Do Chimps Ask Why?
Andrew Westoll and Malcolm Campbell talk about how we treat chimpanzees and what we owe them.
UTSC staff writer Andrew Westoll’s latest book, "The Chimps of Fauna Sanctuary", explores the fraught relationship between two great apes: humans and chimpanzees. This exploration occurs in the context of Westoll’s personal account of the time he spent at Fauna Sanctuary in Quebec—a refuge for chimpanzees who had previously been used in research or in the entertainment industry, or had otherwise been raised and then rejected by humans. Westoll, a primatologist by training, examines the range of human perspective of chimpanzees, from those who view chimps as useful laboratory animals to those who view them as a sentient sibling species deserving of the same consideration we afford our own species.
What follows is a discussion between Westoll and Malcolm Campbell, UTSC vice-principal, research.
Malcolm Campbell: There is an affecting passage in your book about the stages one goes through when living and interacting with chimpanzees. Can you tell me more about these stages?
Andrew Westoll: The first thing that happens is, the chimps begin to work their way into your dreams. The longer you spend with them, the more intricate those dreams become. The second thing that happens is, you begin to reflect back on your own life. You come to some sort of understanding or realization about your own path, your failings or your strengths.
MC: Like some sort of epiphany.
AW: Yes, something comes to you. For me, after spending so long with animals who have lost so much, who have lost so many important individuals in their lives — either chimps or humans — I suddenly realized that I’d never lost anyone important to me. This sent me on a very emotional journey. I reached a level of compassion I didn’t think was possible.
MC: And the third step?
AW: The third is the most optimistic and pessimistic at the same time. You begin to search for some kind of message from them — some kind of volley from the other side of the chasm. You begin searching it out in all of your interactions.
MC: In that passage, you also discuss what may be a defining feature of us as a species: we ask why. We want to know why things are the way they are. Do you think chimpanzees ask why?
AW: I ask myself that question all the time, because if any beings on this planet have a reason to ask why, it’s these chimpanzees. They’ve all gone through so much in biomedical laboratories in the name of science, in the name of asking “Why?” about a whole ream of really important questions. It’s impossible to sit there and look at a chimp in the face and its spirit and have playtime with them or just hang out with them and not get a sense of a deeper level of consciousness coming from them.
MC: You write a lot about the exploitation of chimpanzees as a consequence of their relatedness to us. But I’d like to play a bit of a devil’s advocate here and ask: Might some people view your book as merely a continuation of this exploitation?
AW: Gloria Grow, the founder of the Fauna Foundation, has a real opinion about this. Gloria feels awful whenever she has to tell a chimpanzee story to a reporter or an audience. She feels like she’s exploiting them. But the thing is, she’s using their stories for the betterment of their situation—and the 1,000 chimps still living in American laboratories.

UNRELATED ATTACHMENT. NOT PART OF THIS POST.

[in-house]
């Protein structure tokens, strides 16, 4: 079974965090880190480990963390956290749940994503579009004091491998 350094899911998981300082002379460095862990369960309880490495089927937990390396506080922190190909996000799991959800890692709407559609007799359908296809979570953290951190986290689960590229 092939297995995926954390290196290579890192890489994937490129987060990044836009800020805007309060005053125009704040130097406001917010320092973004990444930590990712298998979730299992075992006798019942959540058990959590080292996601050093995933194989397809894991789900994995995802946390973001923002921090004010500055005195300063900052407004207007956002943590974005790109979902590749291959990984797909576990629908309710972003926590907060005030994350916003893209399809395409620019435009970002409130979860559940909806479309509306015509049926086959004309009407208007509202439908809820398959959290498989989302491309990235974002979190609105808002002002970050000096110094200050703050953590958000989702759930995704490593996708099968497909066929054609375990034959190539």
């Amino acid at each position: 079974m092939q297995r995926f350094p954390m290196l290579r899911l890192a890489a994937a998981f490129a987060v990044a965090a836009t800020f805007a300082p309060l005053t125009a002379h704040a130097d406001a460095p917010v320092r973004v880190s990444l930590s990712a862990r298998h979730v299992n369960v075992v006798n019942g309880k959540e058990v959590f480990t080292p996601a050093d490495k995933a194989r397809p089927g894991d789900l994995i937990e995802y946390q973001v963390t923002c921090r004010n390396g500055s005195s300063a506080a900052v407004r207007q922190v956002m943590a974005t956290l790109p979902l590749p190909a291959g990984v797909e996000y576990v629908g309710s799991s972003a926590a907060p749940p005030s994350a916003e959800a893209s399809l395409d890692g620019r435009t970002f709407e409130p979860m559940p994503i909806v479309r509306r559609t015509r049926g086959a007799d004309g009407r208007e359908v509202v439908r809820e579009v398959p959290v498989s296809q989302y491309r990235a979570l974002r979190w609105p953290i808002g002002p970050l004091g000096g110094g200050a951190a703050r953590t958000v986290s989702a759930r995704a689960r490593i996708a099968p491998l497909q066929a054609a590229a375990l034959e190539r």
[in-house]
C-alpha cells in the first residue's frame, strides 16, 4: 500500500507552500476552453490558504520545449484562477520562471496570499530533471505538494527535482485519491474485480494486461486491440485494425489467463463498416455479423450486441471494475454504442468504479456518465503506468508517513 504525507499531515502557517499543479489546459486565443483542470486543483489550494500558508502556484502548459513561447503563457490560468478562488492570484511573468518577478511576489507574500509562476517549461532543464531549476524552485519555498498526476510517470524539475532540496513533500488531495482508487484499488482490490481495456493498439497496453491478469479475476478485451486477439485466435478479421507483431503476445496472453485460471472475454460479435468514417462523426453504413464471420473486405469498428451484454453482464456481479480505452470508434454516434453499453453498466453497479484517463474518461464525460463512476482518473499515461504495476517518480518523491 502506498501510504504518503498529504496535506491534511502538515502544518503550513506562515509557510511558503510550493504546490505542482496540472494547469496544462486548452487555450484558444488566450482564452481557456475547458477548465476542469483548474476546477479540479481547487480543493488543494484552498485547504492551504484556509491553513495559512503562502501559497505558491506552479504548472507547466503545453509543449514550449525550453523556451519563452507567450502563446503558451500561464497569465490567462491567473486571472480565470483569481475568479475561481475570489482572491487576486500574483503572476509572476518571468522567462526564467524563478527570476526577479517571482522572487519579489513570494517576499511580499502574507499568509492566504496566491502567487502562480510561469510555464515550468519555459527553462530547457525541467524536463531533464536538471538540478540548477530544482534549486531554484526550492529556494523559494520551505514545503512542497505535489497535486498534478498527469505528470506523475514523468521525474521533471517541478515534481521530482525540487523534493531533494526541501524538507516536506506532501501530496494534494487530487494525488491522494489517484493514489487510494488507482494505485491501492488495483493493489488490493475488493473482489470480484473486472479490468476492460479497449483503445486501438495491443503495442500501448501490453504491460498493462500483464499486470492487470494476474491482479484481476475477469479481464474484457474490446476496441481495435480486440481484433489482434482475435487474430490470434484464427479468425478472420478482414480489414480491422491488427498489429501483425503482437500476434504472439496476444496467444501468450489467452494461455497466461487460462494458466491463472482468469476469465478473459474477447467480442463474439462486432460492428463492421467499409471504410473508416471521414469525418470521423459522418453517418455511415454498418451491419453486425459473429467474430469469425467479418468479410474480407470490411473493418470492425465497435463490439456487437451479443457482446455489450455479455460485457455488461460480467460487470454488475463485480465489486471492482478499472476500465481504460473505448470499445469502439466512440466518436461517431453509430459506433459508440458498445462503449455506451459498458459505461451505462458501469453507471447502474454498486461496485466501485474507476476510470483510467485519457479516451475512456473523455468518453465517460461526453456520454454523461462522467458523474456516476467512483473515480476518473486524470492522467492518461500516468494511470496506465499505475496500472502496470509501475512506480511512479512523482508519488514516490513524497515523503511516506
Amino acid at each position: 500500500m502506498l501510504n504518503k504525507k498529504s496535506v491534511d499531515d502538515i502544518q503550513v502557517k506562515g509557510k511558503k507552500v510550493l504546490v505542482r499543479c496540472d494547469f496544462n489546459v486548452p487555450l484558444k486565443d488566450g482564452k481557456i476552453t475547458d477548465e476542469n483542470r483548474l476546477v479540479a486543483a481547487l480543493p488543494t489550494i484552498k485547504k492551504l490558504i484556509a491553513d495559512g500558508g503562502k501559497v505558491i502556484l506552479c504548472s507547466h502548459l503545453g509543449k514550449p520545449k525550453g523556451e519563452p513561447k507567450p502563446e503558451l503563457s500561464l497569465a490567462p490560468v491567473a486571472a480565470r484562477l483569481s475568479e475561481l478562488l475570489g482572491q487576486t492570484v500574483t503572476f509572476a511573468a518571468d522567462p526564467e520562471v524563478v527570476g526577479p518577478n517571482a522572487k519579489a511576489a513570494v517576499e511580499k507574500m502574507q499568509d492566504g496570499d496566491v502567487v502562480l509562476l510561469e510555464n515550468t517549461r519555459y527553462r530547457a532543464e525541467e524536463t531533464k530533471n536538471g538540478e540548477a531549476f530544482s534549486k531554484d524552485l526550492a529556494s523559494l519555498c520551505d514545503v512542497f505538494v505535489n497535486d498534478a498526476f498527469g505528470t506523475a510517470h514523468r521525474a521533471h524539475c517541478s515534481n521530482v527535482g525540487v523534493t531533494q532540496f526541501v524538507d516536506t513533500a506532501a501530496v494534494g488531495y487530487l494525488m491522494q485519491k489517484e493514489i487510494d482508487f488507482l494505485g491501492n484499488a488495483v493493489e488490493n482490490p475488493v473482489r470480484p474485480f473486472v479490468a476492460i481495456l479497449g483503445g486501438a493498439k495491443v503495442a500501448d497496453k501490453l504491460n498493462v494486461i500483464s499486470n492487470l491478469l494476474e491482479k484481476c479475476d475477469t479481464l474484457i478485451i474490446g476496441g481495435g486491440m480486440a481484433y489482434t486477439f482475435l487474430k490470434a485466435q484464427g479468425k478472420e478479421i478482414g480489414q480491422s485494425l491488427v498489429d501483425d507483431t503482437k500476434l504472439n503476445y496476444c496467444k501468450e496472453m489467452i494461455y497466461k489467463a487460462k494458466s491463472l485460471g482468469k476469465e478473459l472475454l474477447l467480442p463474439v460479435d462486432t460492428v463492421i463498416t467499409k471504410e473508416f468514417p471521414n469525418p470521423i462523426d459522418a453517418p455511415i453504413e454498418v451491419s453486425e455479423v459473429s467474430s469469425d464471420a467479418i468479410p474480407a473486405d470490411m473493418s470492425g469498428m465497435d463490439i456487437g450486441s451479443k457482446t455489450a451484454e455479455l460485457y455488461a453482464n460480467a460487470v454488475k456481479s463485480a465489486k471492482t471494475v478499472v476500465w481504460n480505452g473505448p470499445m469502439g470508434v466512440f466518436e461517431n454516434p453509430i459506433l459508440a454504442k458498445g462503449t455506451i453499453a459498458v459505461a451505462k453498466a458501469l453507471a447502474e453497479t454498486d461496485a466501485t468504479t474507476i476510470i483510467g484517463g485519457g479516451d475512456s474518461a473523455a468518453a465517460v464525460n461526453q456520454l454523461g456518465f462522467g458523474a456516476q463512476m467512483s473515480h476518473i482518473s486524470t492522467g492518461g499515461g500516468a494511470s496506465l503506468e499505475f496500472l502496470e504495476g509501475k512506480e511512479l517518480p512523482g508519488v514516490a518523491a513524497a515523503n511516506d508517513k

MC: I think you captured the situation with Gloria and her internal conflict over this very nicely, especially when she makes the trip to Washington, D.C., to speak on behalf of the Great Ape Protection Act.
AW: It’s the same when she brings visitors to Fauna. She’s secretly hoping Sue-Ellen will go over to Pepper and give her a big hug, or that Binky will play a practical joke, or that Sue Ellen will put her lips through the bars. Her main mission is to make people care, and I think it’s necessary to use their stories in order to make people care.
MC: Is a book like "The Chimps of Fauna Sanctuary" going to be enough for some people to care, or do they actually need to see this stuff for themselves—chimpanzees being experimented on in captivity—to have that touchstone experience that will force them to act?
AW: It’s both an amazing part of being human and a really depressing part of being human that the things that best motivate us are our direct experiences. I just hope I’ve done a good enough job with the narrative that readers feel they’ve had as close to a first-hand experience as possible.
MC: You’ve had a rather unorthodox career, first as a biologist and now as a writer. All too often, when people immerse themselves in the research enterprise as an undergraduate or graduate student, they feel the only career path available to them is the academic career path. You have clearly enjoyed great success by not following that path. But did research open doors for you?
AW: Absolutely. I didn’t leave science; science came along with me. Research fieldwork is such an enlightening experience because you’re in it, you’re surrounded by it, you’re living it. You grow as a scientist being out the field, but you also grow as a person. There’s a strong connection between biological fieldwork, writing and journalism — in terms of connecting the dots, listening and watching and experiencing the world and drawing your own conclusions.
MC: It’s a lens through which you’re able to view and interpret the world.
AW: Exactly. The fieldwork I did in my 20s will always be the most important experience I’ve ever had.
MC: So what advice would you give young researchers as they embark upon that research right now?
AW: The obvious: Don’t worry so much about where you’re going. Don’t worry so much about the next 10 years. Just think about the next one or two. Because when you keep yourself open, that’s when amazing things can happen.